If you seek a military force that is inept and disdainful of its soldiers, look no further than the Russian Army. This edited drone footage from Ukraine’s 47th Mechanized “Magura” Brigade shows a failed Russian mechanized attack on the Ukrainian salient at Avdiivka. In this ninety second clip we see Russian armor destroyed as they advance toward their objective, but the video tells us so much more about the Russian military, which continues to experience issues with command and control, and which has failed to capture lessons from previous debacles.


The video opens with a tank and a BTR passing forward past a staggered column of stationary vehicles, a few of which seem as though they might be disabled. Patches of smoke drift across a shell-pocked landscape littered with the detritus of multiple failed assaults. As the column presses forward past the skeletal remains of a tree line, the third vehicle in line suddenly explodes, cause unknown. As the column continues the second vehicle, a BTR, fires at an unseen target as the tank to its rear also explodes. The lead tank and BTR roll on, and we are afforded a view of the tank firing on the move just before it is nailed by an FPV drone which produces a spectacular explosion. The BTR charges past the shattered tank, guns blazing, until it also vanishes in a pillar of smoke and flame. The attack is done.


This footage is indicative of Russian offensive operations around Avdiivka over the past several weeks. Early in October, the Russian Army launched an offensive against a Ukrainian salient in their lines, centered on the mining town which at one point was home to over 31,000 people. The Russians were able to mass forces undetected and their initial attack achieved some measure of surprise, but it quickly stalled as mines, ATGMs, timely and accurate Ukrainian fires, and swarms of drones crushed advancing waves of armor and disrupted supplies and reinforcements behind the lines. The Institute for the Study of War estimates that Russian units have studied at least 197 armored vehicles damaged or destroyed, including as many as 99 tanks and armored vehicles in the first four days. The Atlantic Council estimates that Russia threw at least eight brigades into the battle, with personnel losses in the thousands and many of those units no longer combat effective. The pace of attacks has slowed in recent days with an increase in indirect fire, likely preparation for renewed assaults. Ukrainian sources predict that vehicle losses will force the Russians to shift tactics, resorting instead to “meat attacks,” frontal infantry assaults led by Storm-Z units consisting of convicts.


This unceasing self-immolation is indicative of several failures on the part of the Russian Army. Previous posts by this account have noted that the units which are kept in the line without respite has resulted in fatigue amongst assault formations. Combat losses are replaced by poorly trained replacements, resulting in units that are reconstituted many times over and which lack whatever might have passed for professionalism in the pre-war Russian Army. The lateral movement of units along the line has resulted in completely muddled command relationships, with units fighting alongside other units which do not share a unified chain of command. This loss of cohesion, technical expertise, and poor command and control has resulted in Russian deficiencies in planning and coordination at the operational and tactical levels. Operational plans might be conceived, but the detailed staff work and planning which ensures that assault units are properly coordinated and supported is nonexistent. Muddled command relationships result in battalions and brigades fighting in each other’s presence rather than as main and supporting efforts fighting to achieve a common objective. One military contributor to Times Radio observed that Russian units are truly only fighting at the company level, and even these large attacks are just multiple company assaults occurring simultaneously, rather than brigade, division, or corps-level operations.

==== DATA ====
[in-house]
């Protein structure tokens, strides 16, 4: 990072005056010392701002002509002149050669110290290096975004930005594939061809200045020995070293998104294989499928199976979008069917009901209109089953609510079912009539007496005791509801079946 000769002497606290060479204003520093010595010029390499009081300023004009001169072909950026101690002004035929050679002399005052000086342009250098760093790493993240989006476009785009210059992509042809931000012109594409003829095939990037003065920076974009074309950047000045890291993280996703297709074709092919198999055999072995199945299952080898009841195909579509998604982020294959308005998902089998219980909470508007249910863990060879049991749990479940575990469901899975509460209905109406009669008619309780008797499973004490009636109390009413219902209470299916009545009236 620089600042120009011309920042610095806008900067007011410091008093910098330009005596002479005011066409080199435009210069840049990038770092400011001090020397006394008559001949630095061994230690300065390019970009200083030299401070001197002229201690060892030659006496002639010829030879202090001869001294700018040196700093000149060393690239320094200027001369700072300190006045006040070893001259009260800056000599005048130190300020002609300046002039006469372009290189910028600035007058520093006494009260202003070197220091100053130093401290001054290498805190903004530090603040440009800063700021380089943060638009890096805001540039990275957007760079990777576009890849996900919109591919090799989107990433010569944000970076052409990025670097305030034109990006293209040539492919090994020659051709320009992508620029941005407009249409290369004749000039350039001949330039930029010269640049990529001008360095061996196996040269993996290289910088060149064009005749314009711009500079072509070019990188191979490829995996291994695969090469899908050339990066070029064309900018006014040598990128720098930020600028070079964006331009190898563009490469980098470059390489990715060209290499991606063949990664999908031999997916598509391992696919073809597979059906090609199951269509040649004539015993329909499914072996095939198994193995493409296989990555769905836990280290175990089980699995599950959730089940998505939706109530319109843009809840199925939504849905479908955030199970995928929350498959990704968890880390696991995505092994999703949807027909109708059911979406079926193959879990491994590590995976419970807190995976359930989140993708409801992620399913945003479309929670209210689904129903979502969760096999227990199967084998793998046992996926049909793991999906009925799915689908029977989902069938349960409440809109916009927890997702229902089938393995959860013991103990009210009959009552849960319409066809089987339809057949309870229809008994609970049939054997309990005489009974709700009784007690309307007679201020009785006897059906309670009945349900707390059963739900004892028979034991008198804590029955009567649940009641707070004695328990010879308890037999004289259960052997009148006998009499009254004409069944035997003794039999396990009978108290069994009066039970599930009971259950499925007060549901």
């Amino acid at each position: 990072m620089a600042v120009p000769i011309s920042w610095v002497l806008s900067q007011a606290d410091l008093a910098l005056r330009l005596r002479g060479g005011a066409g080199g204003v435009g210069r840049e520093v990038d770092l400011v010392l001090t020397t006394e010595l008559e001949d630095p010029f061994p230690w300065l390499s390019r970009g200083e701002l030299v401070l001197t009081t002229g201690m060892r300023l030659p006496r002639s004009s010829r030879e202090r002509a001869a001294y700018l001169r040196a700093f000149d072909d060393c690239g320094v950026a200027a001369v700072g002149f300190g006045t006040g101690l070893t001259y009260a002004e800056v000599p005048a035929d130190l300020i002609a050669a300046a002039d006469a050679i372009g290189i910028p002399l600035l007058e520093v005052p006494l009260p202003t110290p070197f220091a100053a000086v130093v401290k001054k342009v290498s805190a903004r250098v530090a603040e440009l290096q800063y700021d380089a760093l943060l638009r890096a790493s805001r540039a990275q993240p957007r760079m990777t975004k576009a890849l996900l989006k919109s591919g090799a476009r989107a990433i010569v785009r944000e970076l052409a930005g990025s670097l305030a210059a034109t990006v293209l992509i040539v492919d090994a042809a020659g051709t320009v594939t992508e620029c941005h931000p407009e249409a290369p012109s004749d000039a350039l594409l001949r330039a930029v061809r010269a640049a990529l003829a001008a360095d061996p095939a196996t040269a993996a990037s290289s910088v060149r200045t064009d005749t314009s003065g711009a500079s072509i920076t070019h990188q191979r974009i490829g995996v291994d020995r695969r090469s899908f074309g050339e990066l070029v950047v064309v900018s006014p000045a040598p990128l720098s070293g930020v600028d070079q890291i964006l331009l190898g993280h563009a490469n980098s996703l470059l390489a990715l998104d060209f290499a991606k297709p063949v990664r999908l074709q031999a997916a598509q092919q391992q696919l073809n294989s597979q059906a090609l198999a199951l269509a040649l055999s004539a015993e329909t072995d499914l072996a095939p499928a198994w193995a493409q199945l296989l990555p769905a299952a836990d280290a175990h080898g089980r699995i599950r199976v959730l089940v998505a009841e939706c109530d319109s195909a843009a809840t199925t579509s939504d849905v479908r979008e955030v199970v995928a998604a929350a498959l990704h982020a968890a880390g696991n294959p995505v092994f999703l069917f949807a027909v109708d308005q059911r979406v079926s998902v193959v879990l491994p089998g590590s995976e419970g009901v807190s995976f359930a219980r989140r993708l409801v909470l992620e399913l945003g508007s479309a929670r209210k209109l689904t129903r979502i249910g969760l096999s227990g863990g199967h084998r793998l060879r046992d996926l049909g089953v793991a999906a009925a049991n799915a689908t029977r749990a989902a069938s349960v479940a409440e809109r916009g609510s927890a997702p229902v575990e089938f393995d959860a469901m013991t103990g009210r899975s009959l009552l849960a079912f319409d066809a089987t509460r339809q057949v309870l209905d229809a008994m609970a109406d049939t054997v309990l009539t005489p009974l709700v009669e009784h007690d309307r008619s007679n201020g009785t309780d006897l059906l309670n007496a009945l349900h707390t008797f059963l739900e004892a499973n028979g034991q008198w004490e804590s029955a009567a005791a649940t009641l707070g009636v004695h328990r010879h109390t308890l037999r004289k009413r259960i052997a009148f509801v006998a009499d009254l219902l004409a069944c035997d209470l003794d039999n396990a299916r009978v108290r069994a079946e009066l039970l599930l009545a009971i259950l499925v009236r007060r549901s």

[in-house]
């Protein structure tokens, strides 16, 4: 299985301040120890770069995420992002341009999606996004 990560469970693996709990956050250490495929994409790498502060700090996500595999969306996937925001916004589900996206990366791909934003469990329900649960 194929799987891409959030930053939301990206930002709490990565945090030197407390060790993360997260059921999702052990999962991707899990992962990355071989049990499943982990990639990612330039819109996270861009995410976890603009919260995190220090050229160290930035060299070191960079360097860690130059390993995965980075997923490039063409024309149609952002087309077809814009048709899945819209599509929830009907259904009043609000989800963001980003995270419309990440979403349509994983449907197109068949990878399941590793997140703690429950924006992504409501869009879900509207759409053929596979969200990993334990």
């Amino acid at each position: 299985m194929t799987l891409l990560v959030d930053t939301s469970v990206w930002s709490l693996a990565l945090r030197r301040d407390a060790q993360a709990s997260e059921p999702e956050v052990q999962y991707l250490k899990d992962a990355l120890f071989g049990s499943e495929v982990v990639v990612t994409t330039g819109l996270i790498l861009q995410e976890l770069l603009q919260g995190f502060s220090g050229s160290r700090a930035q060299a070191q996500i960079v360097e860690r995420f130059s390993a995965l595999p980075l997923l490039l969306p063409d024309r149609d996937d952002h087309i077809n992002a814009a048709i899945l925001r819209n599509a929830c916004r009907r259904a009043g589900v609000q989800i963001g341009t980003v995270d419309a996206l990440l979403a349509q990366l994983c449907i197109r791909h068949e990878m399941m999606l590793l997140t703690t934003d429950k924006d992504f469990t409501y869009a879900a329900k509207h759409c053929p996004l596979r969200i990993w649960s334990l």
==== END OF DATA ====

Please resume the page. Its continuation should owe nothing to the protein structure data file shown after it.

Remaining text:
In the Avdiivka operation we also see an organization that is fundamentally incapable of capturing lessons learned from past debacles and then populating that knowledge across the organization. Observers are comparing this episode to a previous bloodletting that occurred in Vuhledar in the winter of 2022 and 2023. Waves of mechanized infantry assaults were dismembered by prepared defensive positions bristling with ATGMs, protected by mines, and supported by artillery. The Russians pumped unit after unit into that meat mill without any effort at coordination, and unit after unit made the same mistakes and learned the same brutal lessons. A similar situation is playing out in Avdiivka but on a much grander scale and at a much higher price. This is price that Putin seems willing to pay as he insists on waging war as Stalin did in 1944 and 1945, but The Russian Federation lacks the manpower advantage that the Soviets possessed, and Putin does not have the benefit of mobilization enjoyed by Stalin. One wonders how much longer the Russian Army will be able to function in the face of such staggering losses, but their one advantage seems the willingness of the Russian soldier to stagger drunkenly towards his own demise. And so it goes.


About the Author

Author's Photo

Cam

Cam served as an infantry officer in the Marine Corps, deploying to the Horn of Africa and participating in combat operations in Iraq. He currently works in the maritime industry and in the defense sector as an instructor of combined arms planning and operations. An avid sailor, Cam founded and directs Triumph Sailing, a nonprofit that supports veterans and first responders through adventure and fellowship on the water. Triumph Sailing is preparing for its big yearly event, an offshore race in the Gulf of Mexico with an all veteran crew. You can support the mission at Tri-Sail.Org.